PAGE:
Graduation rates and district solutions – Part 3

In a report from the New York State Department of Education, the William Floyd School District earned an 84 percent graduation rate for June 2018 and 86 percent for August. The following discussion between superintendent Kevin Coster and assistant superintendent for secondary education Kathleen Keane addresses what the score means and initiatives for student success in the district.

What the score means

“We’re very proud of our graduation rate, as over the past 12 years it’s been steadily increasing,” Keane told the Advance.

The score, as explained by the administrators, encompasses many factors, including high school students, BOCES, special education programs, and other non-district placements, and is all compiled into the four-year cohort. The rate has increased substantially, as in 2007 it was 62 percent. The rate is often influenced by outside programs, of which the district has no influence, Coster said.

Coster said the effort is always to get students across the graduation stage on time, and having been successful while in school. He added that it is a full-scale effort, from each elementary and middle school through high school, and involves teachers, assistants, coaches, administrators and more.

Individualized help and special programs

Some programs at William Floyd are designed to give students a more individualized learning experience. Coster said each year he encourages teachers to find at least one student who could use some extra assistance and help them cross the finish line, and put extra focus on students in need.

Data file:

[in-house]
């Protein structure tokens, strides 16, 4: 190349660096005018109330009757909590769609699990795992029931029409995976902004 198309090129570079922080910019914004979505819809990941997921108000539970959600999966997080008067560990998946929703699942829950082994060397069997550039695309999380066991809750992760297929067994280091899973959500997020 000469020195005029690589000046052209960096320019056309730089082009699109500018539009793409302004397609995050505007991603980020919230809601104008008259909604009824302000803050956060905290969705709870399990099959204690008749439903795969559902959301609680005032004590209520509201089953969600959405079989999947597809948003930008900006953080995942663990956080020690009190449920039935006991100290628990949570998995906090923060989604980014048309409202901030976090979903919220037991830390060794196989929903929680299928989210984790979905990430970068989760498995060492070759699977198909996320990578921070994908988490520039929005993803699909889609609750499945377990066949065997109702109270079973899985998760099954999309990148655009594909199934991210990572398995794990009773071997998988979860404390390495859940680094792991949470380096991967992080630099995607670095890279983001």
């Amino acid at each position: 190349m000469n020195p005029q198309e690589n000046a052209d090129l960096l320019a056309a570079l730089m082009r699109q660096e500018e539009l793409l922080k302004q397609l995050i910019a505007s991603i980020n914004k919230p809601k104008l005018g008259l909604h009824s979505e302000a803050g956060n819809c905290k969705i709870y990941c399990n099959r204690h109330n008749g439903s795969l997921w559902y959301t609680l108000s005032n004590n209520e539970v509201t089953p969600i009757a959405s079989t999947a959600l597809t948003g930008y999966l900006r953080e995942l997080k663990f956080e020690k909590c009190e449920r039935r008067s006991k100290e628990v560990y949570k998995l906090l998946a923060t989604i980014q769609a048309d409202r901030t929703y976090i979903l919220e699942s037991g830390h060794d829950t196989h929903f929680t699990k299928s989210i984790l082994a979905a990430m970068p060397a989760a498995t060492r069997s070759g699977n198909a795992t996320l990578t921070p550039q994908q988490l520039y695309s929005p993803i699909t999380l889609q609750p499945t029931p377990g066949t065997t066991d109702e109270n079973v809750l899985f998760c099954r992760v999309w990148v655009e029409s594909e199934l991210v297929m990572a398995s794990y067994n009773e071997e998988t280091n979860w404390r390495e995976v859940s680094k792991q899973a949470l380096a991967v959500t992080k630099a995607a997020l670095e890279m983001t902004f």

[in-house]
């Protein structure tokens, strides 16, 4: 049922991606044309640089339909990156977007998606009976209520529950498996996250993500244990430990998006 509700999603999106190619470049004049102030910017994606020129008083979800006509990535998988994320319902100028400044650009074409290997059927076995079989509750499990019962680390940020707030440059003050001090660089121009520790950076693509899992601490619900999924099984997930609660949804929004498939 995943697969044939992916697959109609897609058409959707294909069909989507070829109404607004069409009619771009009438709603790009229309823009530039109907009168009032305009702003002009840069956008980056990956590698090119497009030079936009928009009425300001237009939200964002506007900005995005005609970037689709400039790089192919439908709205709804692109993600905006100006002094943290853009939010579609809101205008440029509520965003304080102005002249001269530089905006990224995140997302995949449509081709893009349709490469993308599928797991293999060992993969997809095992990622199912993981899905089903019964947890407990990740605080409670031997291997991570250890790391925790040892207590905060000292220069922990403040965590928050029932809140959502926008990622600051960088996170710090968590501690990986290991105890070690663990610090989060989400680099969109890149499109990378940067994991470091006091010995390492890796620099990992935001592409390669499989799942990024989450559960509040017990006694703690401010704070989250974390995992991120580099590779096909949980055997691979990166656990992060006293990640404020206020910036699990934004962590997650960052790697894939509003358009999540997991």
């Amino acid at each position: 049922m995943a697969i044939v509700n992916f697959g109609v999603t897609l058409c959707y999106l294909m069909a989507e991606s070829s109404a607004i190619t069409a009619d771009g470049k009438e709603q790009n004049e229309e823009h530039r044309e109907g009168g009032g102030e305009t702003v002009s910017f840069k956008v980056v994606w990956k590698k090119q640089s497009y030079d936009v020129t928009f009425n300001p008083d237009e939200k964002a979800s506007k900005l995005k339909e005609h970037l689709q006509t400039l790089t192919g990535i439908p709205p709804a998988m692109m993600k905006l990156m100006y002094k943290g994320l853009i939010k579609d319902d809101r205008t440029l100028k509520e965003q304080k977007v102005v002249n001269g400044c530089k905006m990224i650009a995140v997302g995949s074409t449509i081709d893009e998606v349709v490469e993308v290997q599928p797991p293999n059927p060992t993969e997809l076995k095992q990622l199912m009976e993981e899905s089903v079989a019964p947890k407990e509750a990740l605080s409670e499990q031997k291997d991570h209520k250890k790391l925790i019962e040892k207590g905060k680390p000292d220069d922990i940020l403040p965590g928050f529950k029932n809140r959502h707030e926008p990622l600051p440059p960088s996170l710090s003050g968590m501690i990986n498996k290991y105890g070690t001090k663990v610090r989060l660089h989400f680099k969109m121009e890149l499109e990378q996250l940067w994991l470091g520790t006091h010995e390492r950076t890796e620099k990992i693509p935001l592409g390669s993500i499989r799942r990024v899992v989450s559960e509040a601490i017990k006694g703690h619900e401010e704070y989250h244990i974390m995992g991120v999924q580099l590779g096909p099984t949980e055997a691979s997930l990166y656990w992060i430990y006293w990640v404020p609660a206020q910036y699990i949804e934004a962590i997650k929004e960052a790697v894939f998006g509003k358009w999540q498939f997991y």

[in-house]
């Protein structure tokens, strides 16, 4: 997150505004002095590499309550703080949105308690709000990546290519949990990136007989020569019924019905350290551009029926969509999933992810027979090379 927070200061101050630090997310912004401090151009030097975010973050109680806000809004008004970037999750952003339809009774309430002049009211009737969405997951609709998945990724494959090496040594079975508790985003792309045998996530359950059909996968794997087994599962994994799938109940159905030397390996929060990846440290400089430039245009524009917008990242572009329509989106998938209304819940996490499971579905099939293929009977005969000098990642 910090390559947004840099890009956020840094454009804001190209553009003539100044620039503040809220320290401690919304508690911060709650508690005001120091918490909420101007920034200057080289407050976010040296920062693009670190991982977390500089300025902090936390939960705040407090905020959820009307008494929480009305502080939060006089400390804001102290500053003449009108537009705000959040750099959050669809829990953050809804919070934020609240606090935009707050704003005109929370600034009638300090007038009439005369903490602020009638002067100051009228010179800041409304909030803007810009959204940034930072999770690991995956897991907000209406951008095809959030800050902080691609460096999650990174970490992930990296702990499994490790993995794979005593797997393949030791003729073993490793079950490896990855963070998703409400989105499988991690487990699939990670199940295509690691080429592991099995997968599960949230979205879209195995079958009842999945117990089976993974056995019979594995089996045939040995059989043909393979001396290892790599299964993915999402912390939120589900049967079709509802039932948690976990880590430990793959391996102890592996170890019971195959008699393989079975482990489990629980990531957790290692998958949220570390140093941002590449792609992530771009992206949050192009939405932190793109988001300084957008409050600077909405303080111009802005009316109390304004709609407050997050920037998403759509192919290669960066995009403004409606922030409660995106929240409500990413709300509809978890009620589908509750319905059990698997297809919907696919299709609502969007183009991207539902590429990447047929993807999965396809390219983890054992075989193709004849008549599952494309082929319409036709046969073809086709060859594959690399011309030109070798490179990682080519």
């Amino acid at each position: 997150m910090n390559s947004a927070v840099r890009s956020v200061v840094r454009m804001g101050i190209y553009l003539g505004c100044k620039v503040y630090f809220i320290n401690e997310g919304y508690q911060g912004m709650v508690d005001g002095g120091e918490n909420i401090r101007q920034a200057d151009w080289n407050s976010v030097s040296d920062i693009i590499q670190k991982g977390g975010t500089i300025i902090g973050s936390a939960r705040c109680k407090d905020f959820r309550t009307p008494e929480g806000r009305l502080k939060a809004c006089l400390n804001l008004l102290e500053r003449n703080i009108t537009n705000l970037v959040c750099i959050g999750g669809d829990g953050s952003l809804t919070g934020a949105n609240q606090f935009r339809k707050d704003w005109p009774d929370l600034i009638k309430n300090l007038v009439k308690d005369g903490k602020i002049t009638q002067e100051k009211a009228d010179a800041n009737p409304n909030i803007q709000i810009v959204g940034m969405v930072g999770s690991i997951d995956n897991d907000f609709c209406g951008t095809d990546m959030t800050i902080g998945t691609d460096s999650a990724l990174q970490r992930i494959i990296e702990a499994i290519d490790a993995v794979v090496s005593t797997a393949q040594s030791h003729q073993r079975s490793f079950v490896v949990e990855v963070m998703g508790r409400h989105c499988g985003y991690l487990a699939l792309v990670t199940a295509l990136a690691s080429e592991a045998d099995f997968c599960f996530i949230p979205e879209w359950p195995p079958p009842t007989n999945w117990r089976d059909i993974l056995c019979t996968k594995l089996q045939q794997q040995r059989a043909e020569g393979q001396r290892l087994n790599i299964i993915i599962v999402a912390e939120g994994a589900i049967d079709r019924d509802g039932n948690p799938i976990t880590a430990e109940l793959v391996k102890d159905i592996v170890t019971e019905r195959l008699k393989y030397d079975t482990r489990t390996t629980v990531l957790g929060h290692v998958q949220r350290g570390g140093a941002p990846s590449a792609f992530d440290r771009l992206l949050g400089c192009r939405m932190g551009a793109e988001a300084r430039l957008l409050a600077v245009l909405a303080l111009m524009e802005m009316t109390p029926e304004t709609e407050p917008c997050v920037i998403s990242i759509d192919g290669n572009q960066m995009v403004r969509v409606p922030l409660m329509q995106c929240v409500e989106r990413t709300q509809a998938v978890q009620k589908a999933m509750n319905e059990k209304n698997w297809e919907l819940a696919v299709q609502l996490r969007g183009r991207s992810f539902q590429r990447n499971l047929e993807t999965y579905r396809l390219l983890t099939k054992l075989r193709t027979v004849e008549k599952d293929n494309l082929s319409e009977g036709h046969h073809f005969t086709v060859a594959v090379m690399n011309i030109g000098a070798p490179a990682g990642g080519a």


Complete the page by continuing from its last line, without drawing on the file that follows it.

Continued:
The high school also has Regents help sessions to prepare students for the high-stakes exams.

Intervening early

Coster and Keane said one of the most important things is to intervene early when students are struggling, which usually happens before high school. The district is proposing new programs in the middle schools starting in the upcoming year, which are partially aimed at increasing the graduation rate. The program is also designed to give students more opportunity for learning before high school, so they can enter with Regents credits. Teachers and guidance counselors are also encouraged to intervene when students are struggling.

Changes at middle school

Recent proposed changes at the middle school level are also aimed at increasing the graduation rate, including improvements to elective selection and preparation for high school courses. Students are also being returned to a nine-period day, should the budget pass in May, which would extend the amount of schooling by 15 minutes and give an extra help period at the end of the day.

“I’m real proud of what we’re doing here at William Floyd and the numbers are showing that we’re improving,” Coster said.

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